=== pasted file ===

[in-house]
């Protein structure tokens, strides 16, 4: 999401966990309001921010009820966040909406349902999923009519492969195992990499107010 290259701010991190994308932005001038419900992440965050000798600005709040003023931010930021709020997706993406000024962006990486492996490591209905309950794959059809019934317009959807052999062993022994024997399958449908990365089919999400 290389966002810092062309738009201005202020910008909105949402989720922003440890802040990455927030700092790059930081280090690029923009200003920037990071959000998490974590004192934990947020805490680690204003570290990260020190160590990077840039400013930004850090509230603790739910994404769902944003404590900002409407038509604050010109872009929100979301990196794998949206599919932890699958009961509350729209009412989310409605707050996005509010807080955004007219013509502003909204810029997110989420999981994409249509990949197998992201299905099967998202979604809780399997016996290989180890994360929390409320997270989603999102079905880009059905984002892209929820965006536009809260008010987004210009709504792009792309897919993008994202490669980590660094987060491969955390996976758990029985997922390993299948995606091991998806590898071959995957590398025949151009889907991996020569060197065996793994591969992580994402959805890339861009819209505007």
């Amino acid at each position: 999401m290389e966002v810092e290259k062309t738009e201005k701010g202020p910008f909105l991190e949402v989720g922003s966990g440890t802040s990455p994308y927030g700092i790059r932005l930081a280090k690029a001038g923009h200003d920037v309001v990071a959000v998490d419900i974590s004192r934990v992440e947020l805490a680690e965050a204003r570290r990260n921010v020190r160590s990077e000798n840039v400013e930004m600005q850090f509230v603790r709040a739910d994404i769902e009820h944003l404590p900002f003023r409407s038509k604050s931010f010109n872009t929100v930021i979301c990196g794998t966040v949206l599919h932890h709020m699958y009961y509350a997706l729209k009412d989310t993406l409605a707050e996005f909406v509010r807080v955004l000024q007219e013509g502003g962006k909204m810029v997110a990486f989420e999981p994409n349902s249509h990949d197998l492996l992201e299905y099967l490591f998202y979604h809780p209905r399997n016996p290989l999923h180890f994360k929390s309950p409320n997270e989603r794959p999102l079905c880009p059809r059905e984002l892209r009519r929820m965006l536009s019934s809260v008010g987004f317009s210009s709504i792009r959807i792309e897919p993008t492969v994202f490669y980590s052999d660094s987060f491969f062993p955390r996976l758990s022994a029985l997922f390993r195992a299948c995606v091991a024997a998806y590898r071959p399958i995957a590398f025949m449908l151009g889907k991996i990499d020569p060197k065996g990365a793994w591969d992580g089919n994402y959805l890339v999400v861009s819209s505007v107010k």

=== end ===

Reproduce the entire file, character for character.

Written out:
[in-house]
């Protein structure tokens, strides 16, 4: 999401966990309001921010009820966040909406349902999923009519492969195992990499107010 290259701010991190994308932005001038419900992440965050000798600005709040003023931010930021709020997706993406000024962006990486492996490591209905309950794959059809019934317009959807052999062993022994024997399958449908990365089919999400 290389966002810092062309738009201005202020910008909105949402989720922003440890802040990455927030700092790059930081280090690029923009200003920037990071959000998490974590004192934990947020805490680690204003570290990260020190160590990077840039400013930004850090509230603790739910994404769902944003404590900002409407038509604050010109872009929100979301990196794998949206599919932890699958009961509350729209009412989310409605707050996005509010807080955004007219013509502003909204810029997110989420999981994409249509990949197998992201299905099967998202979604809780399997016996290989180890994360929390409320997270989603999102079905880009059905984002892209929820965006536009809260008010987004210009709504792009792309897919993008994202490669980590660094987060491969955390996976758990029985997922390993299948995606091991998806590898071959995957590398025949151009889907991996020569060197065996793994591969992580994402959805890339861009819209505007």
């Amino acid at each position: 999401m290389e966002v810092e290259k062309t738009e201005k701010g202020p910008f909105l991190e949402v989720g922003s966990g440890t802040s990455p994308y927030g700092i790059r932005l930081a280090k690029a001038g923009h200003d920037v309001v990071a959000v998490d419900i974590s004192r934990v992440e947020l805490a680690e965050a204003r570290r990260n921010v020190r160590s990077e000798n840039v400013e930004m600005q850090f509230v603790r709040a739910d994404i769902e009820h944003l404590p900002f003023r409407s038509k604050s931010f010109n872009t929100v930021i979301c990196g794998t966040v949206l599919h932890h709020m699958y009961y509350a997706l729209k009412d989310t993406l409605a707050e996005f909406v509010r807080v955004l000024q007219e013509g502003g962006k909204m810029v997110a990486f989420e999981p994409n349902s249509h990949d197998l492996l992201e299905y099967l490591f998202y979604h809780p209905r399997n016996p290989l999923h180890f994360k929390s309950p409320n997270e989603r794959p999102l079905c880009p059809r059905e984002l892209r009519r929820m965006l536009s019934s809260v008010g987004f317009s210009s709504i792009r959807i792309e897919p993008t492969v994202f490669y980590s052999d660094s987060f491969f062993p955390r996976l758990s022994a029985l997922f390993r195992a299948c995606v091991a024997a998806y590898r071959p399958i995957a590398f025949m449908l151009g889907k991996i990499d020569p060197k065996g990365a793994w591969d992580g089919n994402y959805l890339v999400v861009s819209s505007v107010k």